Originally Posted by Northern
One of Cherie's posts describes step-by-step how she trains the "obedience & trust" into a horse, & that I find to be just "taking the time it takes" gradual development of the horse's trust by inching closer over time to the object (she said it can take 2 hours of going back & forth), so this is same as approach of the "relationship" folks. Cherie also said that she'll listen to her horse if it refuses to proceed on trail, giving snake experience as an example, so this is also same as approach of the "relationship" folks.
The bottom line is trust in the leader, & it's really not a matter of training trust into a horse; trust is earned, by showing consistently that one is trustworthy.
How does the alpha get that unquestioning, instant obedience? By being the best leader/making the best decisions.
Humans do well to remember that horses are aware of dangers that we aren't, "out there"; thus we are handicapped in our judgement & must listen to our horses.
The one thing in this post that I question is this: Humans do well to remember that horses are aware of dangers that we aren't, "out there"; thus we are handicapped in our judgement & must listen to our horses.
See I don't believe that is very accurate. Yes, horses can be very tuned in to their environment but don't forget there are horses being put down every day because of that hole in the ground they didn't see or the snake bite they never saw coming. My point is that they are not magical creatures, they can be just as fallible as people when it comes to risk assessment.
Also I don't understand why it keeps being insisted upon that we must listen to the instincts of a horse more than our own intellect and powers of reasoning. I don't understand why when we, as thinking, rational people who understand that an umbrella for example is not a threat, should be expected to put a horses mindless panic of an object it has absolutely no concept of, in the driving seat. This makes no sense to me. I am the leader because I know that that wrapped stack of hay is not a threat. I am the leader because I understand that an umbrella, flying plastic bag, dog barking behind the fence, are not threats. I am the leader because although I can't see it I know that that grunting sound is coming from a pig in a shed. Why would I let a horses irrational fear take charge?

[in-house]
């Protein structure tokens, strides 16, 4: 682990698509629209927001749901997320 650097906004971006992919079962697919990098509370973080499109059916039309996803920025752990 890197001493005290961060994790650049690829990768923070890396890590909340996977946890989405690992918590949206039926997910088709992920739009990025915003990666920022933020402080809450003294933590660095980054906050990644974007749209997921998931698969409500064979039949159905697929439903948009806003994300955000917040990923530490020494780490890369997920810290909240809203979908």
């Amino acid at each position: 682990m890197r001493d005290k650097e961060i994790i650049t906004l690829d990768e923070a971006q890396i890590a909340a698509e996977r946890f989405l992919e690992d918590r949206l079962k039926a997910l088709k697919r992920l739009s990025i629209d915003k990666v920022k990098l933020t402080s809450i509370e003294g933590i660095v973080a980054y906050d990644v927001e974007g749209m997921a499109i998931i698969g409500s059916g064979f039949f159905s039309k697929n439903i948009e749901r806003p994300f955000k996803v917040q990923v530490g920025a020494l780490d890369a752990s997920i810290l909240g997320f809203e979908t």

I have established the role of leader by overriding my horses fearful instincts time and time again and she has never come to harm and now leaves the decision making to me very happily.
At the end of the day a horse doesn't have to understand what the hell that flying ghost thing was, they just have to trust that you as the rider KNOW it is not a threat.